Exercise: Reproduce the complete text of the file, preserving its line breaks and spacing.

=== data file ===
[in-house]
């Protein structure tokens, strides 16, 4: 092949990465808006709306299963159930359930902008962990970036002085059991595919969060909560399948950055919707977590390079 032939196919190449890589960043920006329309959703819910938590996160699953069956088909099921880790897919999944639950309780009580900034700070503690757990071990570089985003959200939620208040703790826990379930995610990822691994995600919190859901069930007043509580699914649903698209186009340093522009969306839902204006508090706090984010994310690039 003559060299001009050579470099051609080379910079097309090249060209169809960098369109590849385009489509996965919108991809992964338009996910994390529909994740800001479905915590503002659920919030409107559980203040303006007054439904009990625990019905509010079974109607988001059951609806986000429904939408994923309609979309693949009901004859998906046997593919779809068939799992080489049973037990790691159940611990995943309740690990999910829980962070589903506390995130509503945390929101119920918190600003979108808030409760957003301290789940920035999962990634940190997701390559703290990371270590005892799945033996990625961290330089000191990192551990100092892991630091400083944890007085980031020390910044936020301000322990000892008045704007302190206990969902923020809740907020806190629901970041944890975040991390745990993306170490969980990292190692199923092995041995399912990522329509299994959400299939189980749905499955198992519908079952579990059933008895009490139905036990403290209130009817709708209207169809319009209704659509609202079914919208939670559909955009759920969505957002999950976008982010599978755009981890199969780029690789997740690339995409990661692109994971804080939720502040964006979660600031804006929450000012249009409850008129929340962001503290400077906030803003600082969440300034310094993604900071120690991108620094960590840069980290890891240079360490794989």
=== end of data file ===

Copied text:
[in-house]
């Protein structure tokens, strides 16, 4: 092949990465808006709306299963159930359930902008962990970036002085059991595919969060909560399948950055919707977590390079 032939196919190449890589960043920006329309959703819910938590996160699953069956088909099921880790897919999944639950309780009580900034700070503690757990071990570089985003959200939620208040703790826990379930995610990822691994995600919190859901069930007043509580699914649903698209186009340093522009969306839902204006508090706090984010994310690039 003559060299001009050579470099051609080379910079097309090249060209169809960098369109590849385009489509996965919108991809992964338009996910994390529909994740800001479905915590503002659920919030409107559980203040303006007054439904009990625990019905509010079974109607988001059951609806986000429904939408994923309609979309693949009901004859998906046997593919779809068939799992080489049973037990790691159940611990995943309740690990999910829980962070589903506390995130509503945390929101119920918190600003979108808030409760957003301290789940920035999962990634940190997701390559703290990371270590005892799945033996990625961290330089000191990192551990100092892991630091400083944890007085980031020390910044936020301000322990000892008045704007302190206990969902923020809740907020806190629901970041944890975040991390745990993306170490969980990292190692199923092995041995399912990522329509299994959400299939189980749905499955198992519908079952579990059933008895009490139905036990403290209130009817709708209207169809319009209704659509609202079914919208939670559909955009759920969505957002999950976008982010599978755009981890199969780029690789997740690339995409990661692109994971804080939720502040964006979660600031804006929450000012249009409850008129929340962001503290400077906030803003600082969440300034310094993604900071120690991108620094960590840069980290890891240079360490794989």